2. Demographic and clinical characteristics of close contacts

In total, 19 close contacts participated in this study. One was diagnosed as having active pulmonary TB and was excluded from further analysis. The median age of the remaining 18 close contacts was 64 years (IQR, 52-72), and four (22.2%) were male. The median BMI of the 18 close contacts was 24.1 kg/m2 (IQR, 22.8-26.4). None of the close contacts had a history of TB, but four (22.2%) had diabetes. Among the close contacts, 17 (94.4%) were family members of index patients and one was a full-time care giver (Table 2).

3. Results of serial QFT-GIT and T-SPOT assays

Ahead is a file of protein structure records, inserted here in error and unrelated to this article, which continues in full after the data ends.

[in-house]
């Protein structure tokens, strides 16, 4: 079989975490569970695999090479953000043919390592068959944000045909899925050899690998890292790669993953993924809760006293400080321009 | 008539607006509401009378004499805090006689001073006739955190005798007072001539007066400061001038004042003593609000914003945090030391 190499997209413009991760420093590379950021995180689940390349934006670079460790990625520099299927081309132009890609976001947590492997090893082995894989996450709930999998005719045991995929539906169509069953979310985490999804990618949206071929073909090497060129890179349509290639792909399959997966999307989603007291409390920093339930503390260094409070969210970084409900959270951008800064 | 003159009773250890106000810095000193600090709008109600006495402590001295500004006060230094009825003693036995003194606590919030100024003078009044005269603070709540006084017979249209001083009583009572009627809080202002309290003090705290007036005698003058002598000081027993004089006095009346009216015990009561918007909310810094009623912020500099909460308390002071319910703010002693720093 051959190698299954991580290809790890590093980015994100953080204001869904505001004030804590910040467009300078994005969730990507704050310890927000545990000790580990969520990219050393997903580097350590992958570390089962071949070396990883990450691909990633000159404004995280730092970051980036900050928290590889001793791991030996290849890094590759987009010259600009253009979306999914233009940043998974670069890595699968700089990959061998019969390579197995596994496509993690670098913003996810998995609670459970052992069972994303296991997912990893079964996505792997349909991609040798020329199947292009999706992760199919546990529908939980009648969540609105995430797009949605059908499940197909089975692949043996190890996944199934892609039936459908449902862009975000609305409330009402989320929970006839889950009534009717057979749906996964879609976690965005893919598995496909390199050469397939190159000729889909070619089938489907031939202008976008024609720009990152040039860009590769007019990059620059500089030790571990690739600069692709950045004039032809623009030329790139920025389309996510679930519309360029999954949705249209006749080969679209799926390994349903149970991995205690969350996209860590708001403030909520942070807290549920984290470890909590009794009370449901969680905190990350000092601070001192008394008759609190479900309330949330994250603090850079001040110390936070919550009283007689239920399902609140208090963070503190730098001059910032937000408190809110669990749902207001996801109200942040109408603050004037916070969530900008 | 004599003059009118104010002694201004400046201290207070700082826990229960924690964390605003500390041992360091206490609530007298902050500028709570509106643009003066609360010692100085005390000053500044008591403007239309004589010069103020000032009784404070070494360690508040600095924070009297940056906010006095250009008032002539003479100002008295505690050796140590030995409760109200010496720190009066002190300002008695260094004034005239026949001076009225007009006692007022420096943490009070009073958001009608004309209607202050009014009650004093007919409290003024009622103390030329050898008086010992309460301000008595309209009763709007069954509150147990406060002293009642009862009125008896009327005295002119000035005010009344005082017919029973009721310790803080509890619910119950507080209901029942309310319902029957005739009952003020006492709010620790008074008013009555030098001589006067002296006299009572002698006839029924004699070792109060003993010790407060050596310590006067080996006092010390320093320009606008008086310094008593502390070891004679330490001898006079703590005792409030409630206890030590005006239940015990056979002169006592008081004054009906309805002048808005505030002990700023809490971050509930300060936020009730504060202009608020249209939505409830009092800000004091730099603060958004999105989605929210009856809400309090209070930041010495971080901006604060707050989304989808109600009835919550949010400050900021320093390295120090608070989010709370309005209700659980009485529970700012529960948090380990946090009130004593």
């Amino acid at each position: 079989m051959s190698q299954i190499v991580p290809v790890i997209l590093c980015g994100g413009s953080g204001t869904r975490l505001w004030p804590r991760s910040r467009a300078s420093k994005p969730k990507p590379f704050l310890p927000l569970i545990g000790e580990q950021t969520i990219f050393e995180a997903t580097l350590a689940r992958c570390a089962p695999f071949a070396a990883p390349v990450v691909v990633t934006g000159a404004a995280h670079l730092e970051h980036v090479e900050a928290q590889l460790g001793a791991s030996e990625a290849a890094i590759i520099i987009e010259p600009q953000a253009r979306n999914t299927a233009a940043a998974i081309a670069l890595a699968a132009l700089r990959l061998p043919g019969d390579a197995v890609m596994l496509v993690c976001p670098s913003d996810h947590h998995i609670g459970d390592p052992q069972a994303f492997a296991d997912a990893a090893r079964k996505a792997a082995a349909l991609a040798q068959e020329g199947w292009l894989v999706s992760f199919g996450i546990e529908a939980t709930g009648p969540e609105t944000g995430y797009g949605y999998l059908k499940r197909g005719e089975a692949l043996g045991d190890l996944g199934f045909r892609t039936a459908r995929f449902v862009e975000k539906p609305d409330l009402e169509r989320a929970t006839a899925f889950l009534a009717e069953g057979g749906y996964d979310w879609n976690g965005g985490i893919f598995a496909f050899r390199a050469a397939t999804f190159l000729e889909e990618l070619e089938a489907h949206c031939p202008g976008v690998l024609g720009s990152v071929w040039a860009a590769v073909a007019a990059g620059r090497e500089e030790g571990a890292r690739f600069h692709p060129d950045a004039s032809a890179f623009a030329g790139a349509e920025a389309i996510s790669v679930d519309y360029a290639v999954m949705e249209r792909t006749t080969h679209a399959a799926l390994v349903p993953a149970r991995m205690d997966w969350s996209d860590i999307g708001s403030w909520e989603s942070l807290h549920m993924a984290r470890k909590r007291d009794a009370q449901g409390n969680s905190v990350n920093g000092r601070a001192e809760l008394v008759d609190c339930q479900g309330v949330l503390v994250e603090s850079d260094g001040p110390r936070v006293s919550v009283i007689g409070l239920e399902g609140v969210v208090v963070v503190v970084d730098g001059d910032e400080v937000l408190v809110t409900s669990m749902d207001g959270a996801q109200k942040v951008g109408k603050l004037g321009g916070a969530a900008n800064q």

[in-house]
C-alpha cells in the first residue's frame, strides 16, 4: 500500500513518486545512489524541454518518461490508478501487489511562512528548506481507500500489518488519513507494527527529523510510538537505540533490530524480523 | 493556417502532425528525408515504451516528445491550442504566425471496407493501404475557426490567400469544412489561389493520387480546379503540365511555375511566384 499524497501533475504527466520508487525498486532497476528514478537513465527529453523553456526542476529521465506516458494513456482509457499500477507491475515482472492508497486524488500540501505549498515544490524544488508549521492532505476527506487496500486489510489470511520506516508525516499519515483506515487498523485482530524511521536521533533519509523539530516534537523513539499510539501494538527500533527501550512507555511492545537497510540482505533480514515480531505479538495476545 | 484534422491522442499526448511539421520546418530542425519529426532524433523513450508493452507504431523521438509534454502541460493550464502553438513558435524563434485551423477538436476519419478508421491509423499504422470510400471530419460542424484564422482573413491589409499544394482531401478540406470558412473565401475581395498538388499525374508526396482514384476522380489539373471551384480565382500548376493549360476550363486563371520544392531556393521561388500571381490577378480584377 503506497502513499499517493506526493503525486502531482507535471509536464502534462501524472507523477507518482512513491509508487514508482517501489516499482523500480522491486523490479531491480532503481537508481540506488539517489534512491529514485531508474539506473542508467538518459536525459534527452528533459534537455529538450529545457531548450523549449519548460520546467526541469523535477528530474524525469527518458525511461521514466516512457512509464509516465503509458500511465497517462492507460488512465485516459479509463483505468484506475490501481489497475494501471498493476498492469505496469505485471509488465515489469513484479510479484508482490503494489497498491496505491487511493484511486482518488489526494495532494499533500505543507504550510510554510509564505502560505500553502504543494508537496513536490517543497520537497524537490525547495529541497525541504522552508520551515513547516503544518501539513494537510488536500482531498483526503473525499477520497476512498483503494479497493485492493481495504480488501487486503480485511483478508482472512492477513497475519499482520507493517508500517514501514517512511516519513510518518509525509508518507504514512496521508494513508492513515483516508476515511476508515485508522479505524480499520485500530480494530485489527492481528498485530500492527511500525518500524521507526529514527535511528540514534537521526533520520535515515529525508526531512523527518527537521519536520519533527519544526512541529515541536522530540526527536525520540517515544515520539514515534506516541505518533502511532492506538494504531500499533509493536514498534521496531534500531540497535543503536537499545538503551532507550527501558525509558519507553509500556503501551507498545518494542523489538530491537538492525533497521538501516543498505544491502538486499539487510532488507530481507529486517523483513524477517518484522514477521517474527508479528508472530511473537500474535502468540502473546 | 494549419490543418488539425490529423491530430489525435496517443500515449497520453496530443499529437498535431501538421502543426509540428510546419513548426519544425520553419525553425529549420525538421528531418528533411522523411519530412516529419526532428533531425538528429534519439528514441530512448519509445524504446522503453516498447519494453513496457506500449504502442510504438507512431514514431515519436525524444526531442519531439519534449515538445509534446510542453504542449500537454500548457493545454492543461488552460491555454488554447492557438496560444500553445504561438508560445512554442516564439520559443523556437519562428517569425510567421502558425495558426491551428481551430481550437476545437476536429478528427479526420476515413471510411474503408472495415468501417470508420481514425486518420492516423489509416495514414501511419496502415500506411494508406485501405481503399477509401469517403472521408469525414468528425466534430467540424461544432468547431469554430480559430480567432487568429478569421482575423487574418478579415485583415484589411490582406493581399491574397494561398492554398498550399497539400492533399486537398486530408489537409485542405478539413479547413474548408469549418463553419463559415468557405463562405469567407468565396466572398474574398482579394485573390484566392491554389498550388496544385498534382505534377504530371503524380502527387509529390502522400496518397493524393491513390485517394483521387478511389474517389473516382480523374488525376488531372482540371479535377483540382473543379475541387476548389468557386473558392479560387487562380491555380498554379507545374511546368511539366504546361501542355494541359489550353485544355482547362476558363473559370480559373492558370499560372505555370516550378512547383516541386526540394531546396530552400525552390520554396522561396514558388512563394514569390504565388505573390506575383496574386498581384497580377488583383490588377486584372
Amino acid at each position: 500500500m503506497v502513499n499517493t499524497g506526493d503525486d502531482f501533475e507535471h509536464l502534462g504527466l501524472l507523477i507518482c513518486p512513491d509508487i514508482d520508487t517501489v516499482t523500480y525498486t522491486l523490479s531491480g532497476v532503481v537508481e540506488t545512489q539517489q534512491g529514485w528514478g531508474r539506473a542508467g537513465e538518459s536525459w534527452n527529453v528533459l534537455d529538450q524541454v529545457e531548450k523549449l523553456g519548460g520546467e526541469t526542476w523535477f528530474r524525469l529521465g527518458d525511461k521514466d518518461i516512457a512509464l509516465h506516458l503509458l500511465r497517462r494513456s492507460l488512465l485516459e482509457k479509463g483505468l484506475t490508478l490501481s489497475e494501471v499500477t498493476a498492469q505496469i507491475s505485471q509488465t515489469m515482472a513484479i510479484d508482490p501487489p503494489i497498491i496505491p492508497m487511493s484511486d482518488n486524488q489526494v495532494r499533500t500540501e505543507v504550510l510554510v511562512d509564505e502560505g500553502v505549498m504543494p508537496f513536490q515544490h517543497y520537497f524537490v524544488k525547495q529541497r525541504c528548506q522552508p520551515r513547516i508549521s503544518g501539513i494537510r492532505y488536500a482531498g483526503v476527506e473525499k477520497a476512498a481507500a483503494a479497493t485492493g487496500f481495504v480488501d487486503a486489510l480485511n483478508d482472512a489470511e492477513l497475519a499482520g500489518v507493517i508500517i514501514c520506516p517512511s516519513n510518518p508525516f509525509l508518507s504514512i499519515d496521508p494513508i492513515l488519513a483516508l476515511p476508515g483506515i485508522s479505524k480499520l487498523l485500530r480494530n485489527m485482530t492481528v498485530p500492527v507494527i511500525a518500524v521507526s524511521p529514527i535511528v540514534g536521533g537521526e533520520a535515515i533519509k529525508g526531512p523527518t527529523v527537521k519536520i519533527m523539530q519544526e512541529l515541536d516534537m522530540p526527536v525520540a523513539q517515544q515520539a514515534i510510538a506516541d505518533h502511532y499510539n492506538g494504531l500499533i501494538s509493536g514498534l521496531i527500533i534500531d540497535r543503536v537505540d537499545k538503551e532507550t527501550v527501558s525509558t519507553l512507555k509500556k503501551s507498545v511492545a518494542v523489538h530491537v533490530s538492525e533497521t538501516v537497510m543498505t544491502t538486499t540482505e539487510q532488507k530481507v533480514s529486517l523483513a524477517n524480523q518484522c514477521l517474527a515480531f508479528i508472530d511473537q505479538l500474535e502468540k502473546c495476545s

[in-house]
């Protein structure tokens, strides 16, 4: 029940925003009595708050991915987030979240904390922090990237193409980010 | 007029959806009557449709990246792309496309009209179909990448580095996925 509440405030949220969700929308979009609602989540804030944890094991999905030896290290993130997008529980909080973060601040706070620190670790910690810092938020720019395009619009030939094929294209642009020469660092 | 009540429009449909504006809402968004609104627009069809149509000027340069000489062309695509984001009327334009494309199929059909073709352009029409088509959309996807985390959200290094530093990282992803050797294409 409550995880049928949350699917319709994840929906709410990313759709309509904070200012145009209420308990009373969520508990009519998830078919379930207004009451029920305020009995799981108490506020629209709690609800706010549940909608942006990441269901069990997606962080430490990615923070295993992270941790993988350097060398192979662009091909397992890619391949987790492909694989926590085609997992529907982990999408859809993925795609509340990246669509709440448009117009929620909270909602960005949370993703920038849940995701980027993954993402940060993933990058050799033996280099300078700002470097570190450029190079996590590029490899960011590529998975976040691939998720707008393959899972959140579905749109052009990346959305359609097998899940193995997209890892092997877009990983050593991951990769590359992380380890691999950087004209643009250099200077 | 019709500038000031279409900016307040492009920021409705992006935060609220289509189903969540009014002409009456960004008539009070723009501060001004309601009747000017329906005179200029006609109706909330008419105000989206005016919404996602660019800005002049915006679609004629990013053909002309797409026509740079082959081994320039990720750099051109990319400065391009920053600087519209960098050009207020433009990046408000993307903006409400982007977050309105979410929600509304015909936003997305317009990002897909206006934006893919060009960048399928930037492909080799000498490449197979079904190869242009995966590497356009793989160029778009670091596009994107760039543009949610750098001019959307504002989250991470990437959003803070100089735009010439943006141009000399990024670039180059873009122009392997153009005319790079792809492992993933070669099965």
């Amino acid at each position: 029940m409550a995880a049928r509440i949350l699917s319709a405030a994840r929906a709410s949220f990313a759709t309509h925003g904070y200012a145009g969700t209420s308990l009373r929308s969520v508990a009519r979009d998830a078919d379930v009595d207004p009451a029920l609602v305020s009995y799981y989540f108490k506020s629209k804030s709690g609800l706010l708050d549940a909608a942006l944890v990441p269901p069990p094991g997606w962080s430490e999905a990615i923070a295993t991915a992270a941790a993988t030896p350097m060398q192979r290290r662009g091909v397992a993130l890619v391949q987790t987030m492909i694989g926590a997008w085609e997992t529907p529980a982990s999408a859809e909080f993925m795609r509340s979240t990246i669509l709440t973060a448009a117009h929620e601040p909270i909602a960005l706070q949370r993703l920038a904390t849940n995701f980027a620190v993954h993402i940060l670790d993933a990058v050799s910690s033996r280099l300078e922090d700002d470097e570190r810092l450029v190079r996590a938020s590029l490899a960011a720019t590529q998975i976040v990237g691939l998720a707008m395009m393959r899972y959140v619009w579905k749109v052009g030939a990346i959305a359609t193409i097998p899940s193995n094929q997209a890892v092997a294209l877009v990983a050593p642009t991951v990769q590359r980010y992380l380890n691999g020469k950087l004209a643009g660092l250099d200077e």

At baseline, QFT-GIT and T-SPOT assays were performed in 18 close contacts. Four (22.2%) showed positive results for both QFT-GIT and T-SPOT, and there were no discordant results. At 3 months, both tests were repeated in 15 close contacts. Only one (6.7%) showed positive results in both tests, five (33.3%) showed positive QFT-GIT/negative T-SPOT results, and one (6.7%) showed negative QFT-GIT/positive T-SPOT results. At 12 months, both tests were performed in 15 close contacts. Two (13.3%) showed positive results in both tests and another two (13.3%) showed positive QFT-GIT/negative T-SPOT results, but none showed negative QFT-GIT but positive T-SPOT results (Table 3).